When you're reading the Uniform Securities Act, it's easy to look at the information as if somebody just made it all up. In the live classes, people sometimes stop me and ask something like, "Whoah, hold on, Bob--a church bond? What the heck is a church bond?" Here goes. Religious organizations frequently raise money by selling debt securities to investors. I have an offering circular on my desk for a $240 million offer of various debt securities by a Lutheran organization that funds various missions. The offering is for the "mission investment fund," and on the front page of the offering circular we see that these securities have not been registered with the SEC in reliance on an exemption under the Securities Act of 1933 . . . but that this does not imply that any regulator has approved (or disapproved) of the securities, and any statement to the contrary is a criminal offense.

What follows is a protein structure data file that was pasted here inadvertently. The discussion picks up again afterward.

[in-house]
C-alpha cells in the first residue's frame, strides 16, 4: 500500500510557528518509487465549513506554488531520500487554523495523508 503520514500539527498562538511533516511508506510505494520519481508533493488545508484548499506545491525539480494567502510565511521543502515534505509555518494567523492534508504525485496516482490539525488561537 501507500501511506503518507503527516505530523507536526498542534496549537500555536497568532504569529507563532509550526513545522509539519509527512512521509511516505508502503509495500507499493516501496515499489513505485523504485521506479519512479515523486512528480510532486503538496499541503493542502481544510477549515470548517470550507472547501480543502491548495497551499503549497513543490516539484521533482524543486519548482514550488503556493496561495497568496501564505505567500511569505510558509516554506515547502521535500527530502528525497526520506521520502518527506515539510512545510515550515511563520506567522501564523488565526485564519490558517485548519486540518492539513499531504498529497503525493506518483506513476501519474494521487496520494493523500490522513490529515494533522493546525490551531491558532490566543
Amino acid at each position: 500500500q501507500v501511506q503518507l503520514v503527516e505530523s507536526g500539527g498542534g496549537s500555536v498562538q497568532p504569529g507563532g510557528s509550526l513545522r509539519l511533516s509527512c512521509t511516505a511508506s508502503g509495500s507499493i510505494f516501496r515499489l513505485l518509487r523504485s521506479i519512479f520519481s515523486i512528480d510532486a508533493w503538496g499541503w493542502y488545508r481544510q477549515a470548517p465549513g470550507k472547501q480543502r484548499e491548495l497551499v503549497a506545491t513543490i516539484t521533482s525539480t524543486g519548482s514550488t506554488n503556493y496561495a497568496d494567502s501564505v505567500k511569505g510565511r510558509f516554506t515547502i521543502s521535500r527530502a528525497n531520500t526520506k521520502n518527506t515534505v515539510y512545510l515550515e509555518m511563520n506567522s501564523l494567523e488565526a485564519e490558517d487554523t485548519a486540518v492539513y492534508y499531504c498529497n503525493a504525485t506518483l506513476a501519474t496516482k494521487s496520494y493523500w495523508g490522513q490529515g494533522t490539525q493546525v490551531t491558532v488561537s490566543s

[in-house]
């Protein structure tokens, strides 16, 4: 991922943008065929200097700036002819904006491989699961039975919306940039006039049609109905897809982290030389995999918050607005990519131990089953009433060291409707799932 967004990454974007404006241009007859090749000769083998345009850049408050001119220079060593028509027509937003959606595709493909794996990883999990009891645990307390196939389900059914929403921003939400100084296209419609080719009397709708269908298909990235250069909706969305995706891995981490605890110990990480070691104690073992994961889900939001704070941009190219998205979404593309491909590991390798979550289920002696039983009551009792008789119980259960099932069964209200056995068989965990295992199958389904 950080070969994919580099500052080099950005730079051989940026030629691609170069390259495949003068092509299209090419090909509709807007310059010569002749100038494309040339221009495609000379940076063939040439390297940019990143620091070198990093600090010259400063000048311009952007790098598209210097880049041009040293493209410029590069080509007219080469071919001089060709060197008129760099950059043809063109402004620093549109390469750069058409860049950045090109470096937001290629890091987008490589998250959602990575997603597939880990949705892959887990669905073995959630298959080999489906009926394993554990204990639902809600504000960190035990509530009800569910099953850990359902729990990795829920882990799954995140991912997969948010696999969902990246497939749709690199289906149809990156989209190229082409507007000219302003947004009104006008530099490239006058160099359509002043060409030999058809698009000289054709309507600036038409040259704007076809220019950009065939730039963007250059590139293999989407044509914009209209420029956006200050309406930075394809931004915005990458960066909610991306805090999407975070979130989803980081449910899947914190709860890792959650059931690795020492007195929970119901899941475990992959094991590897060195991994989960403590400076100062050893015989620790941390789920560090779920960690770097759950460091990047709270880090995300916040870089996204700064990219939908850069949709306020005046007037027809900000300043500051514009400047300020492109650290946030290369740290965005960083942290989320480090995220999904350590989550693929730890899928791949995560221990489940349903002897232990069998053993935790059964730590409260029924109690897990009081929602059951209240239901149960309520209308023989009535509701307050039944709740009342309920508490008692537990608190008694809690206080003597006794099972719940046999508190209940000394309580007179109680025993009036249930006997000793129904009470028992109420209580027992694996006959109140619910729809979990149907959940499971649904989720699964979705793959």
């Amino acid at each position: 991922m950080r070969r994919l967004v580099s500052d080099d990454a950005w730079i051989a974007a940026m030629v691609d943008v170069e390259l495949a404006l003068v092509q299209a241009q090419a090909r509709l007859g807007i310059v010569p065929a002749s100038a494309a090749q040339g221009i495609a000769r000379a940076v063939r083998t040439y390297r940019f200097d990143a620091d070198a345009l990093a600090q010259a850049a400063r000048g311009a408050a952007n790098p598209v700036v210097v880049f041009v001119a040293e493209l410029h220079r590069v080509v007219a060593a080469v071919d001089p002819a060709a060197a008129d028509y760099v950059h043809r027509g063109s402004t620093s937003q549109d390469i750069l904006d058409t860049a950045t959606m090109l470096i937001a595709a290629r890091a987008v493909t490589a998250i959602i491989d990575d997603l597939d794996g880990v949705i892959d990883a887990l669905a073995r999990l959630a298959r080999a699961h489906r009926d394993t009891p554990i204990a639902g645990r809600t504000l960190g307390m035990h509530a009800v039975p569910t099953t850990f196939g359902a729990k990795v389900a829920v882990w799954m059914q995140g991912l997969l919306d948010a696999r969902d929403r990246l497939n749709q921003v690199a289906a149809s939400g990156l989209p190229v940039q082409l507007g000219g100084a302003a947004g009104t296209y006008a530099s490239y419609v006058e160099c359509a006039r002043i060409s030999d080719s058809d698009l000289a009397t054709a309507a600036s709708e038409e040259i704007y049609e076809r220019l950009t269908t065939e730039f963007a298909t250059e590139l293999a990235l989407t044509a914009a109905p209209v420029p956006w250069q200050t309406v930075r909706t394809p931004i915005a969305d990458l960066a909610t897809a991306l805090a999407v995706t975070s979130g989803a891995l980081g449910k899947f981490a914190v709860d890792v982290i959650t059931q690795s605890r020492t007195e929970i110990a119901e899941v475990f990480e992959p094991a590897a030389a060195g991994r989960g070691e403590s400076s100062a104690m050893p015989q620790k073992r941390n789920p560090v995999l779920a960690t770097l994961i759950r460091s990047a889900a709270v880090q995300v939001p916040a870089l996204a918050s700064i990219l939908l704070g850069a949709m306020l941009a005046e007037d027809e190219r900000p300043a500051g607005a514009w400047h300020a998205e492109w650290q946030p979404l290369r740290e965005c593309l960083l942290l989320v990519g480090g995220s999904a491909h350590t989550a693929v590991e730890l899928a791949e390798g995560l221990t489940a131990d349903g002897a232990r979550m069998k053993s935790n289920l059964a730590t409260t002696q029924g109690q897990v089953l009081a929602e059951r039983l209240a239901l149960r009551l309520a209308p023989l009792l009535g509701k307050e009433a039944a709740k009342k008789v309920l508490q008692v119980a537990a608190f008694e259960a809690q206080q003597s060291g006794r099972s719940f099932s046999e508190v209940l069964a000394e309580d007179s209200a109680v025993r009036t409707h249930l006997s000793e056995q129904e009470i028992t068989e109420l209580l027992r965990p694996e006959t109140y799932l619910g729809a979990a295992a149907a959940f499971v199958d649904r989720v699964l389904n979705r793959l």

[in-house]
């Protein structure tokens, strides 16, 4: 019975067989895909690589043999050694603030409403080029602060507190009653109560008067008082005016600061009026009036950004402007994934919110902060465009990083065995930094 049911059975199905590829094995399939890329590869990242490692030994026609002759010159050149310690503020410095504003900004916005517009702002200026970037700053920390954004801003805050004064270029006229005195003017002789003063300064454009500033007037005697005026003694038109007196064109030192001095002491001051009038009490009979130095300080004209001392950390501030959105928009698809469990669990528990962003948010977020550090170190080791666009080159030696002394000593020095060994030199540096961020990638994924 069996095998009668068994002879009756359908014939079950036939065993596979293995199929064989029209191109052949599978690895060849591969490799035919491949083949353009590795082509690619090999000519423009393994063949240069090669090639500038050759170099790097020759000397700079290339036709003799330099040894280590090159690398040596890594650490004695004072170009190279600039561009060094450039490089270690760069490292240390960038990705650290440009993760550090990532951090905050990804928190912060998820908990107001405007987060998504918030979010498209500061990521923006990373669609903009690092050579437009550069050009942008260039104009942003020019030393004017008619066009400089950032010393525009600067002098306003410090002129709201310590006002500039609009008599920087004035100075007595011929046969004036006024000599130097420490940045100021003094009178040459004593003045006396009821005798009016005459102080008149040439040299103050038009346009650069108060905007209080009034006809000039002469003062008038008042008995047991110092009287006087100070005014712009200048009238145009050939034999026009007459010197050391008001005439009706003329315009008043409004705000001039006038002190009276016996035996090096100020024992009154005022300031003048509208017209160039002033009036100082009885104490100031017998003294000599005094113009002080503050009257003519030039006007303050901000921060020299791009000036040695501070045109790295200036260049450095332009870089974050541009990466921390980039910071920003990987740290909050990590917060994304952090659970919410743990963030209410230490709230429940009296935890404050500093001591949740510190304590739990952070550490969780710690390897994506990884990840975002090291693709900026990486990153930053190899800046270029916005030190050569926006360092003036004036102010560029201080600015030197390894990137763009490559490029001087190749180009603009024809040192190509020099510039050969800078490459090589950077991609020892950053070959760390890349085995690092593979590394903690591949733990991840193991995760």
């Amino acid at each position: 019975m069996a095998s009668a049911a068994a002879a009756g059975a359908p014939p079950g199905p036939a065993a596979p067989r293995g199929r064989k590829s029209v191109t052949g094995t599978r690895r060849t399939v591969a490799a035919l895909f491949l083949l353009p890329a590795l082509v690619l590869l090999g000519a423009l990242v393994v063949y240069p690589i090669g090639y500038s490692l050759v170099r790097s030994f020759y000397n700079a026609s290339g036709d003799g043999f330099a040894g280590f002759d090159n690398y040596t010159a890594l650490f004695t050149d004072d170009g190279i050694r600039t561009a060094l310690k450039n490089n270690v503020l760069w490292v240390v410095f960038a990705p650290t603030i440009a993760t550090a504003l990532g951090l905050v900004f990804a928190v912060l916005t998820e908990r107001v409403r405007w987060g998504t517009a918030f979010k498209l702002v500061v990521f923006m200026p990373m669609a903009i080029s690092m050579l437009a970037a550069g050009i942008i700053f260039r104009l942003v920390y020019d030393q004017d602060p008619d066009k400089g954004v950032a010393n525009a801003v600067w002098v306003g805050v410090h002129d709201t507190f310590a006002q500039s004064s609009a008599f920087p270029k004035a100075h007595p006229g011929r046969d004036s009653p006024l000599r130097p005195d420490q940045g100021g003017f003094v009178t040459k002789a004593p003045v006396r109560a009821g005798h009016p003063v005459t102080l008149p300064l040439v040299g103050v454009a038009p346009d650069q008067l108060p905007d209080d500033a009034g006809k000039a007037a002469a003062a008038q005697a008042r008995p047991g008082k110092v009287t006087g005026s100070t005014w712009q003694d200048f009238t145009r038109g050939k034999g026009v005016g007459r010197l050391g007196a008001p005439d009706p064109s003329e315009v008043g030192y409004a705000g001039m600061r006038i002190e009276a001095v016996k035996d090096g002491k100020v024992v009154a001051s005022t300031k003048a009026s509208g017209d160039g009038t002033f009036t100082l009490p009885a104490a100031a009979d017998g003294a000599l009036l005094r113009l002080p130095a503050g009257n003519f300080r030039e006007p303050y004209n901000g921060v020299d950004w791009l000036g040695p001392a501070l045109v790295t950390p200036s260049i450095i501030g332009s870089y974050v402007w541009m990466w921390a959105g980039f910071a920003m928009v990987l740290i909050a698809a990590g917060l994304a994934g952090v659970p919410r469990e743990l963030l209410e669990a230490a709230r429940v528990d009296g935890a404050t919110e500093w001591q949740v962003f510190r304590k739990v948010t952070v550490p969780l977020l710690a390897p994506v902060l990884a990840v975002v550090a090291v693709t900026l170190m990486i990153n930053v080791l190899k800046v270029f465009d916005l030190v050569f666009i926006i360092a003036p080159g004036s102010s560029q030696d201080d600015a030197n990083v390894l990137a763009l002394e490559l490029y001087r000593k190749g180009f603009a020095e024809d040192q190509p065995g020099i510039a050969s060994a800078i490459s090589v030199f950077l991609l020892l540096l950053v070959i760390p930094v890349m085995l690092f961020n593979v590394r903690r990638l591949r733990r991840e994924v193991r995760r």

What does that mean? It means these debt securities do not have to be registered, period. But to raise $240 million, the organization has to disclose to investors all kinds of financial information. If any of that information is deceptive, this offer of securities is still subject to anti-fraud regulations, meaning the organization could face criminal prosecution and civil lawsuits. If the offering circular overstates the amount of money taken in through collections or bequests, that's a mistatement of a material fact. If the document leaves out some bad news that might have made investors think twice, thats' an ommission of material fact. So the offer of these securities is definitely subject to anti-fraud statues. It's just not subject to registration.